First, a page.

Indiana University issuing green bonds to fund energy-efficient projects
FOR IMMEDIATE RELEASE
BLOOMINGTON, Ind. -- Indiana University is raising $66 million via issuance of green bonds this week, becoming one of the first higher education institutions in the nation to make use of the tax-exempt financing instrument created to encourage environmentally sustainable investments.
The 20-year bonds will include $45 million to fund construction of a new Arts and Sciences Building at Indiana University Northwest in Gary and $21 million for renovation of Franklin Hall at IU Bloomington. Franklin Hall, when renovated, will house the newly established IU Bloomington Media School.
“Indiana University’s decision to issue green bonds highlights our commitment to sustainability, energy efficiency and careful stewardship of our resources,” said Don Lukes, IU associate vice president and associate treasurer. “We are pleased to be one of the first higher education institutions in the country – and the first in the Big Ten -- to take this step.”
Green bonds are a new segment of the municipal bond market in the United States, allowing investors to support environmentally appropriate projects such as energy savings, clean water, brownfields restoration and transportation efficiency. Massachusetts Institute of Technology issued green bonds in September, becoming the first U.S. institution of higher education to do so. Last week, the University of Cincinnati became the first U.S. public university to sell green bonds.
The IU bonds will be secured by student tuition and fees, and repayment will ultimately come from fee replacement authorized by the Indiana General Assembly. The bonds are rated Aaa by Moody’s and AA+ by Standard & Poor’s. The IU Board of Trustees authorized issuing the bonds Nov. 19, via approvals from the Finance, Audit and Strategic Planning Committee. They will be sold this week with the expectation that the transactions will close in January.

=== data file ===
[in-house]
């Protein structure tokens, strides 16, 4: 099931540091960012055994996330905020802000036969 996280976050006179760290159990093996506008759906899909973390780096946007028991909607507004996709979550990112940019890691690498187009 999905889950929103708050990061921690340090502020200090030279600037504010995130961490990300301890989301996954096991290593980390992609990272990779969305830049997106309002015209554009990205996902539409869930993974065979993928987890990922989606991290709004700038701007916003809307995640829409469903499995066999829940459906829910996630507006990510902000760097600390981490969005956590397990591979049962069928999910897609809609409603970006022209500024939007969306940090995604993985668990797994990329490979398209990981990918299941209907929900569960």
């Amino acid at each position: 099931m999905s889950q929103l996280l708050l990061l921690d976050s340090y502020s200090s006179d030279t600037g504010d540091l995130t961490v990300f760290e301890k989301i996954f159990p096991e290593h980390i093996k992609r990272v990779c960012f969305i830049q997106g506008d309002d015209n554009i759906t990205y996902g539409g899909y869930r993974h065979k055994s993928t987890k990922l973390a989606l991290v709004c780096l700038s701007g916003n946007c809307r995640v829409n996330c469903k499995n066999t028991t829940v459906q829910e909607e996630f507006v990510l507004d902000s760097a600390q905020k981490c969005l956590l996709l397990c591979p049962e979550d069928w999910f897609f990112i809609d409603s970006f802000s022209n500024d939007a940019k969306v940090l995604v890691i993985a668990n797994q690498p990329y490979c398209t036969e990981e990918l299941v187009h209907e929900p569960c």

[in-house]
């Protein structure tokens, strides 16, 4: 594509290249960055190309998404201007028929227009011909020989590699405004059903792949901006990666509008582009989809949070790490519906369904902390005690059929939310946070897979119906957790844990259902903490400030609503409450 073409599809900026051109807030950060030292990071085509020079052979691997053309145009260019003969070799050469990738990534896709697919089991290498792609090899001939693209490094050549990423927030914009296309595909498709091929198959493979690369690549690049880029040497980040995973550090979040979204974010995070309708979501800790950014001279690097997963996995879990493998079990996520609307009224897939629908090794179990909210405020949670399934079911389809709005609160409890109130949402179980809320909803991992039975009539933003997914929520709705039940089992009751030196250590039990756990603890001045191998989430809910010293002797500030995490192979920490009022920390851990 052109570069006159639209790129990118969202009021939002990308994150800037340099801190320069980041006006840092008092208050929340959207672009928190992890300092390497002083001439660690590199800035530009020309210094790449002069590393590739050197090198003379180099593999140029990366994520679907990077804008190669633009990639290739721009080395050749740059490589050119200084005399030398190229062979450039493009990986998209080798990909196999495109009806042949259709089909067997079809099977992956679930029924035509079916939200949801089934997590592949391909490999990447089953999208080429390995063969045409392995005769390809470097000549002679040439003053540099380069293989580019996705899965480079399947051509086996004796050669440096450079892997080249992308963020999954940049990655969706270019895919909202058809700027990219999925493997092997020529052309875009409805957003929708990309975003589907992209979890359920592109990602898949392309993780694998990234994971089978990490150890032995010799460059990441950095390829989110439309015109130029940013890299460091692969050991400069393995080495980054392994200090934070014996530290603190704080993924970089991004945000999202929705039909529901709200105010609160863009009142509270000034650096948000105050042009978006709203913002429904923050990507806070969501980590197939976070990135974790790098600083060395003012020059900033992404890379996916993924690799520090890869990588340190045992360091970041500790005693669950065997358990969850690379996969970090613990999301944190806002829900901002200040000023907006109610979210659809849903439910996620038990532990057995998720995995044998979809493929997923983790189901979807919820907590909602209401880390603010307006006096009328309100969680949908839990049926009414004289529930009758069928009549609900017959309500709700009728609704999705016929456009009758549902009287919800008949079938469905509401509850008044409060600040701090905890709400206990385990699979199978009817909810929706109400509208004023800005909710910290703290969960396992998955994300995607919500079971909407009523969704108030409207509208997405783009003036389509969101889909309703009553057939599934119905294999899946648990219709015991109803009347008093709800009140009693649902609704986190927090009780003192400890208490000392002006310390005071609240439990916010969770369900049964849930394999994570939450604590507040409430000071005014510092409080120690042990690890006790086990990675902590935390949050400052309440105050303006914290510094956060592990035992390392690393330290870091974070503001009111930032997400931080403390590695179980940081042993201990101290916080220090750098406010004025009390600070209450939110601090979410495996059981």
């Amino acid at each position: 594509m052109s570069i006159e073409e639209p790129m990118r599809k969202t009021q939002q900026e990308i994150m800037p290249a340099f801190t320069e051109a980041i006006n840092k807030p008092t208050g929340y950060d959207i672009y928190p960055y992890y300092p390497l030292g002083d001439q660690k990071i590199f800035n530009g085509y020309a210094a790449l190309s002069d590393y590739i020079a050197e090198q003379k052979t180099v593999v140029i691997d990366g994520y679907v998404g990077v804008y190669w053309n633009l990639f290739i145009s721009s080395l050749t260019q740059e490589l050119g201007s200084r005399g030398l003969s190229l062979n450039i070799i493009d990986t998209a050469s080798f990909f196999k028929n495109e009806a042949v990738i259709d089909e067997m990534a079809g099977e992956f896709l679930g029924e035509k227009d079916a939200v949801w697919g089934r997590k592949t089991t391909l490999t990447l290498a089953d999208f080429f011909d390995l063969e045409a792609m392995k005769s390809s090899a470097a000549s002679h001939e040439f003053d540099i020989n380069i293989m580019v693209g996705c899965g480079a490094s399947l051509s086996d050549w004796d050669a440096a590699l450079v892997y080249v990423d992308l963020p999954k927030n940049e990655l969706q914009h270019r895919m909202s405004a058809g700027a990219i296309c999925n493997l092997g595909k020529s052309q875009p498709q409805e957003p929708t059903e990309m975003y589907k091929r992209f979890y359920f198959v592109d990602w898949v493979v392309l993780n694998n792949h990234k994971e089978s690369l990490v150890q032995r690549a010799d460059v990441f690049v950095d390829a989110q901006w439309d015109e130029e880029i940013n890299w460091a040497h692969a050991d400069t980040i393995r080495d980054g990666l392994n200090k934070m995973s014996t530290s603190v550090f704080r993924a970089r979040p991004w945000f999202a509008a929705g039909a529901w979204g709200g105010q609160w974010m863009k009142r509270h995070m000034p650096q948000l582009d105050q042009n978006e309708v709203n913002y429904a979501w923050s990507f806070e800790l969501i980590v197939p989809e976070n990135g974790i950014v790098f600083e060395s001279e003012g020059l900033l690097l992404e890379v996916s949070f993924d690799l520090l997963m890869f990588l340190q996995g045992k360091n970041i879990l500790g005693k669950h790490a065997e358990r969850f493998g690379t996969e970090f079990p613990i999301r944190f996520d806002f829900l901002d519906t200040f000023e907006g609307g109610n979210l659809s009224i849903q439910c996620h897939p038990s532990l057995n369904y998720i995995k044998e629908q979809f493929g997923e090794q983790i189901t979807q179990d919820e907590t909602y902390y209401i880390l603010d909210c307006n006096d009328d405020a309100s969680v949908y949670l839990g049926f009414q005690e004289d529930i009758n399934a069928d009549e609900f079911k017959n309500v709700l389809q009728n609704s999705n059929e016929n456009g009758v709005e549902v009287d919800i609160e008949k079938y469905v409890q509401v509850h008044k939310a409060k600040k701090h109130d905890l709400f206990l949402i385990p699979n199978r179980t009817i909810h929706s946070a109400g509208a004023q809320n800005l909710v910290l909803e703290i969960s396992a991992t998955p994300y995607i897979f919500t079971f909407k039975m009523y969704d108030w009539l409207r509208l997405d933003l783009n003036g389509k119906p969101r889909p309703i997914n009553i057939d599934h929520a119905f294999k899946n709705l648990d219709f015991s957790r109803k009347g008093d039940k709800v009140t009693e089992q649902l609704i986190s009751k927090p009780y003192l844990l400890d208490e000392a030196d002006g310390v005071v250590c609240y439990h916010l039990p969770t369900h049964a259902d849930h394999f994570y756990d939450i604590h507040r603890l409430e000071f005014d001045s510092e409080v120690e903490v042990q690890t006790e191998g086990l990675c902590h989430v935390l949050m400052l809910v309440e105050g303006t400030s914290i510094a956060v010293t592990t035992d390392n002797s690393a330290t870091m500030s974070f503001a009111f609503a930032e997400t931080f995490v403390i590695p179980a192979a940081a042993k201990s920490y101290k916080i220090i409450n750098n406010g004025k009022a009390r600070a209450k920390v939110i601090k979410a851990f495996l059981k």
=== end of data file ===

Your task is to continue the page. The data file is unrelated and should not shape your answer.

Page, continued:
Both the IU Northwest and IU Bloomington projects are expected to earn Silver certification from the U.S. Green Building Council’s Leadership in Energy and Environmental Design or LEED program.
The Franklin Hall renovation, scheduled for completion by the fall of 2015, will include energy-efficient mechanical systems, high-efficiency glass windows and roofing, and efficient lighting with timer and motion-senor functionality. Asbestos and lead paint will be removed.
The IU Northwest Arts and Sciences Building will include similar energy-efficient mechanical systems, windows and lighting. Its location in a dense urban area with access to public transportation provides another rationale for green bonds financing.
Indiana University is a national leader in environmental sustainability, and it has made a commitment to pursue LEED certification for all new construction. IU Bloomington leads the Big Ten in LEED certified projects and was one of the first universities to undergo the national Sustainability Tracking, Assessment and Rating System evaluation, for which it received a silver rating.
At IU Bloomington, the Office of Sustainability works with students and with academic and operations staff on initiatives aimed at meeting long-term goals for sustainability and social responsibility. Campus Energy Challenges have saved 5.5 million kilowatt-hours of electricity and 13.5 million gallons of water since they were inaugurated in 2008.